You could try affiliate and influencer marketing, paid advertising, or other strategies, but the costs will be higher. These acquisition channels require specific expertise and can drain your budget quickly. Take small, measurable steps and see how it goes instead of jumping all in.
Choose the Right Sales Tech Stack
Ensure you use the right tools to build, manage, and monitor your sales pipeline. Invest in a robust content management system (CRM), email marketing tools, sales intelligence tools, and other technologies.
Every company’s tech stack is different; what works for one business may not work for another.
Nonetheless, most salespeople will use some or all of these tools:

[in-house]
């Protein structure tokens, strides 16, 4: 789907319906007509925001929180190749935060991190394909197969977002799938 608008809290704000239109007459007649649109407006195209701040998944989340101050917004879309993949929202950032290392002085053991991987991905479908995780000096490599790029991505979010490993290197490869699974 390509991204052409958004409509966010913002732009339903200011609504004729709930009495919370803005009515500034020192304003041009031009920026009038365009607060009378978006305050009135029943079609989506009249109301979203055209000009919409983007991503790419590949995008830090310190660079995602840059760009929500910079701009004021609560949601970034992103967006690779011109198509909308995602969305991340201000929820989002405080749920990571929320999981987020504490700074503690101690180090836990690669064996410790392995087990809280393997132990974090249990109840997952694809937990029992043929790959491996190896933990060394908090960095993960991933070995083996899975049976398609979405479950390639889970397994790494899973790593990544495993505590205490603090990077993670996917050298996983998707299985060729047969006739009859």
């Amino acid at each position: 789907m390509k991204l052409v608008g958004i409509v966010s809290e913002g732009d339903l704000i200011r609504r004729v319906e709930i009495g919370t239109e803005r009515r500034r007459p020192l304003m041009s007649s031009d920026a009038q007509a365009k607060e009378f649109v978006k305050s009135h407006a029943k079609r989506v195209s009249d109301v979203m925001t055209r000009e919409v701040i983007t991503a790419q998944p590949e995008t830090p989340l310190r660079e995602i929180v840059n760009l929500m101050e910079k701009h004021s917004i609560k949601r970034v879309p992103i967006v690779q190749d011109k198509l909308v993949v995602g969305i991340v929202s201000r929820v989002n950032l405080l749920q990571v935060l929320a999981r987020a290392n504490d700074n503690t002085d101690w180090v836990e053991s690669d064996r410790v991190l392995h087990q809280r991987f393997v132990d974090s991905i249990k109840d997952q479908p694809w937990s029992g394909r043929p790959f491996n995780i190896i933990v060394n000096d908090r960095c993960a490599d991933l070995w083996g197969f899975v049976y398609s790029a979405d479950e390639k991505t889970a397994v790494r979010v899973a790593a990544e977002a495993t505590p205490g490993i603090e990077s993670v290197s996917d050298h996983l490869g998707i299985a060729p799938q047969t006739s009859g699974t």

- CRM software
- Lead management tools
- Analytics and reporting tools
- Data integration tools
- Marketing automation solutions
- CPQ (configure, price, quote) software
- Customer success software
- Email management tools
- Sales forecasting tools
- eCommerce solutions
Each category can be broken down into further subcategories, depending on what you’re trying to achieve. For example, lead management software may include tools for lead generation, lead scoring, lead tracking, and so on.
When building your tech stack, think about the areas where you struggle the most.
If your prospects don’t respond to emails, consider using an email verification service like Neverbounce or Snov.io. Neverbounce has advanced features like automated list cleaning and offers dozens of integrations. You can use it along with Freshsales, Drip, Campaign Monitor, Constant Contact, and other sales tools to streamline email management.
By comparison, Snov.io is a browser extension with limited functionality, but it can still be a good choice for freelancers, affiliate marketers, and anyone selling basic products or services.
Leverage Sales Automation